Pheasants Forever Presents

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Ripples is a short film about finding community in the uplands, and the profound difference one person can make, just by putting positivity into the world.

Podcast EP. 184: Behind the Scenes of “Ripples” with Douglas Spale & Erik Petersen

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The following is an excerpt from “Ripples,” written by Erik Petersen.
This will be featured in the upcoming 2022 Fall Pheasants Forever Journal of Conservation:

“As we get older and more experienced with wingshooting, we tend to forget just how much the stars must align for everything to come together and end up with a bird in hand. We take that muscle memory for granted – mounting shotgun to shoulder, following the target, leading it just so... But being a parent to budding hunters reminds us of just how difficult that process can be when you’re starting out.

This was the case with Kasa. He was 12, and had missed a fair number of birds in the field his first year. The gun was awkward and he had a hard time mounting it in time for the flush. But now we were into his second season afield, and I had found him a smaller gun that fit him better.

And yet, he still struggled to put it all together in time to get a shot off. He was beginning to get frustrated. As a parent, I was walking that fine line between letting the thing be hard, and not letting it be so hard that your child loses interest.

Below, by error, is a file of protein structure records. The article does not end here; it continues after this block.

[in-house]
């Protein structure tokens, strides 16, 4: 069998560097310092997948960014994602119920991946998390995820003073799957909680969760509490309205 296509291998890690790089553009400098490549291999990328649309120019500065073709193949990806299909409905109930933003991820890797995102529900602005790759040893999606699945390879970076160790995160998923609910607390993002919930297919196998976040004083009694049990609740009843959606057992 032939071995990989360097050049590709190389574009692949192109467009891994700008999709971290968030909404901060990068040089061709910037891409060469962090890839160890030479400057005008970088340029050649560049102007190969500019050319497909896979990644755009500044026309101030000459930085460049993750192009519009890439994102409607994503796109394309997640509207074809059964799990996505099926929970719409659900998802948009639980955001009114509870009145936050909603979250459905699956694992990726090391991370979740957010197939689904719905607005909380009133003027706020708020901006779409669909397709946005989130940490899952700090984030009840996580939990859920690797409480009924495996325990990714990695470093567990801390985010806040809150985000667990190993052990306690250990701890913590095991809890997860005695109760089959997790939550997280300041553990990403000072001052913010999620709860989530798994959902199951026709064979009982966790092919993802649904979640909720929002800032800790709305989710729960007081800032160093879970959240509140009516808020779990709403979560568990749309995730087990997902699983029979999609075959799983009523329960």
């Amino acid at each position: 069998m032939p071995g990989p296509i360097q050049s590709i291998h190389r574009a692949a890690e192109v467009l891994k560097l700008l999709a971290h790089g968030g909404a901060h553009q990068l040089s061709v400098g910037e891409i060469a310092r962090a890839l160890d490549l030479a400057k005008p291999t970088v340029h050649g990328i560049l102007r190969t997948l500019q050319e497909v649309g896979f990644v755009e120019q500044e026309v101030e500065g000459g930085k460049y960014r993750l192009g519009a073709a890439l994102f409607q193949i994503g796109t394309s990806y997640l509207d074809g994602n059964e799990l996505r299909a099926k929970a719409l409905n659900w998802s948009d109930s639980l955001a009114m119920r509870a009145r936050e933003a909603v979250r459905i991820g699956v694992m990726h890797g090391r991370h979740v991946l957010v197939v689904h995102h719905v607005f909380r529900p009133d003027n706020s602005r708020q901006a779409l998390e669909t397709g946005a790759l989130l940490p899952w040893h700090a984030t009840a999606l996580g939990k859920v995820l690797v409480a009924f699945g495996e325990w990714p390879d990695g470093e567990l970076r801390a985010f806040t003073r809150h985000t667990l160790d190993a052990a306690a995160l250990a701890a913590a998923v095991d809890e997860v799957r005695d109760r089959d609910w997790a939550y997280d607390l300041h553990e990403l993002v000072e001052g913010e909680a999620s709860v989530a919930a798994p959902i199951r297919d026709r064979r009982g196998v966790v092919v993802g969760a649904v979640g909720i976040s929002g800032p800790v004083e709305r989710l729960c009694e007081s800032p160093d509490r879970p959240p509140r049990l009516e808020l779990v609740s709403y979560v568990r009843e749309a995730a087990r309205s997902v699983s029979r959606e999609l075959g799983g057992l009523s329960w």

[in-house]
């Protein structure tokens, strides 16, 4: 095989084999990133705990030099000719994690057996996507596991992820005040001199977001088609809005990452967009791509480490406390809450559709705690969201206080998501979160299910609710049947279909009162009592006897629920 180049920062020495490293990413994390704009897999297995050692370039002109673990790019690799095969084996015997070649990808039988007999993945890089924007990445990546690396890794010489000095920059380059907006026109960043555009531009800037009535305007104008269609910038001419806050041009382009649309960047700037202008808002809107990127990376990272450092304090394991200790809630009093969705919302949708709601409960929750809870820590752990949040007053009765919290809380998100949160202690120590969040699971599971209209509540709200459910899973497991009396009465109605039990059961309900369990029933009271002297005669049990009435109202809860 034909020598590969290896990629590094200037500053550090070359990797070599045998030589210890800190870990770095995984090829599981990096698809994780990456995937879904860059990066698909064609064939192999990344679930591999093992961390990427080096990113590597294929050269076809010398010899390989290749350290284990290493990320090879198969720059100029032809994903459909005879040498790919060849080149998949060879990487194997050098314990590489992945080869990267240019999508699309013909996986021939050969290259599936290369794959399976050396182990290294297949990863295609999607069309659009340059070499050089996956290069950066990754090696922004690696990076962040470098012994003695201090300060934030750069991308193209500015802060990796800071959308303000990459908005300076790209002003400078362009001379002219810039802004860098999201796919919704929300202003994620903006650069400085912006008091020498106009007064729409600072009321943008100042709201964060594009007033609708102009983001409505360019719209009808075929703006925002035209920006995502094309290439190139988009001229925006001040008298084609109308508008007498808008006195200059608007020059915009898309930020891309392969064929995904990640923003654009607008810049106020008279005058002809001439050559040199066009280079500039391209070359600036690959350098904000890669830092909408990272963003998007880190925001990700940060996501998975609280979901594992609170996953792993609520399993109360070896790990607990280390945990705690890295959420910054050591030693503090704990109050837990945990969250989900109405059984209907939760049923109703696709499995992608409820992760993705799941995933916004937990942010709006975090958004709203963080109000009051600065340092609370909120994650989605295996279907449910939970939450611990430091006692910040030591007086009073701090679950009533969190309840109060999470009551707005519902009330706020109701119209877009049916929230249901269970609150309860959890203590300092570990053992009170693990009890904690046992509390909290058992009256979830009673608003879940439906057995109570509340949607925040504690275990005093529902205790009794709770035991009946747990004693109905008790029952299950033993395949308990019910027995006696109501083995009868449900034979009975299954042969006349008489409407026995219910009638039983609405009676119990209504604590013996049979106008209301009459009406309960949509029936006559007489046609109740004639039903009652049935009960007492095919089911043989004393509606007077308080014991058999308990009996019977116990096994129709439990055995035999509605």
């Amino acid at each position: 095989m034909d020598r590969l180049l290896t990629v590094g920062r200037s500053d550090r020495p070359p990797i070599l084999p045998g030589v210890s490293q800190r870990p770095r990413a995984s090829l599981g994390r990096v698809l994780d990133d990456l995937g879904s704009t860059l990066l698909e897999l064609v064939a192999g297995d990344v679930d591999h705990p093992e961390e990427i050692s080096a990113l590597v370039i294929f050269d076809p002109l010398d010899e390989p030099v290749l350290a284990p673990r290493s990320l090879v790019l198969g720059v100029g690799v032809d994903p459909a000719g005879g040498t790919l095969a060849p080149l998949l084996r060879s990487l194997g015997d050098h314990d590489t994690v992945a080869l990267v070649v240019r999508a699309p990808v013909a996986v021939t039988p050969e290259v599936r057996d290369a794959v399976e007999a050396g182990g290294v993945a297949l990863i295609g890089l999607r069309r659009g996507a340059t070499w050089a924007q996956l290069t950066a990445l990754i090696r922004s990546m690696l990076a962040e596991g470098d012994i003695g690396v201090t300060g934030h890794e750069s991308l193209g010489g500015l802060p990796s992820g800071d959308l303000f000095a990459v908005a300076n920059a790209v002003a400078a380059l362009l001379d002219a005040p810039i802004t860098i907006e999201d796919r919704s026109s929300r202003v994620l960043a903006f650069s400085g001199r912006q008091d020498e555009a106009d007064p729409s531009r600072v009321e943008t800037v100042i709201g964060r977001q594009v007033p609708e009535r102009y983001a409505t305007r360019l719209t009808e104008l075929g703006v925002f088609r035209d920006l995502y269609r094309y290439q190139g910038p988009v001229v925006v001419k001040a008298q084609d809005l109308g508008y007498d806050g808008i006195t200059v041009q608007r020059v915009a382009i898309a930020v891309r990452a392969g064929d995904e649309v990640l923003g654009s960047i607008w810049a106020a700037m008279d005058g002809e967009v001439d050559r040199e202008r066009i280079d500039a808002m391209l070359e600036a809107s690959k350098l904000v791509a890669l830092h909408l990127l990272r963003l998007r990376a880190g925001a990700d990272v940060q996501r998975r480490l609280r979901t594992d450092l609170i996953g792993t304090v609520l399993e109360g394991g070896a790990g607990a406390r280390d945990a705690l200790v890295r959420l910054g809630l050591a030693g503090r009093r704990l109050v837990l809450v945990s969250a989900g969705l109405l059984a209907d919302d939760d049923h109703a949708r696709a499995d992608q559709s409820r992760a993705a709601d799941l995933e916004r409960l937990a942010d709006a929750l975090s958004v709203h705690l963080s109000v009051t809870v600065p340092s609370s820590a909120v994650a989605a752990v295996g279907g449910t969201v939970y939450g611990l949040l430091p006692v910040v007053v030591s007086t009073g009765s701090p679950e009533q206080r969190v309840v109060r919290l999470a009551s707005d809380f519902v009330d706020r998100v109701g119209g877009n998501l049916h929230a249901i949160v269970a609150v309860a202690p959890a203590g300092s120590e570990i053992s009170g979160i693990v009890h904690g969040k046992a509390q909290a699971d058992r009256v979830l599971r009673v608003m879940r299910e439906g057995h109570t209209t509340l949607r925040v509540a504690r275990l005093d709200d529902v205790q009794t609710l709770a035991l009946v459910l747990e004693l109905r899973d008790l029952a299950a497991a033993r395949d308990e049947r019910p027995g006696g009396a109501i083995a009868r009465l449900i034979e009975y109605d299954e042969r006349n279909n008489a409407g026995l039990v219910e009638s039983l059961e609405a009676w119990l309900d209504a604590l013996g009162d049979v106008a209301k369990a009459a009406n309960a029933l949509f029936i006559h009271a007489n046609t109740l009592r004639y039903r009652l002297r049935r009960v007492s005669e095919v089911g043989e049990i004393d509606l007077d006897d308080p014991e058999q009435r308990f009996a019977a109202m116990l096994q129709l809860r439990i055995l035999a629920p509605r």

Thankfully, he got a morale boost when our new friend Douglas Spale, and his father Fred, joined us in Montana for several days of hunting. You may remember Kasa from a story I wrote in the Fall 2020 issue of the Pheasants Forever Journal.

He’s adopted from Ethiopia, and an earlier article I wrote titled “To Make a Pheasant Hunter” talked about the need for more diversity in the uplands. How, I had asked back then, could I expect Kasa to find a home in the uplands, if he didn’t have role models that looked like him?

My answer came in the form of Douglas. Like Kasa, he too had been a Black kid adopted into a white hunting family in a small town full of people that didn’t look like him. After reading my essay, Douglas reached out and generously offered “I can be that mentor for Kasa.”

When Douglas Spale, a Black man adopted into a mixed-race family from Nebraska, hears a request for more diverse role models in the upland hunting world, he answers the call.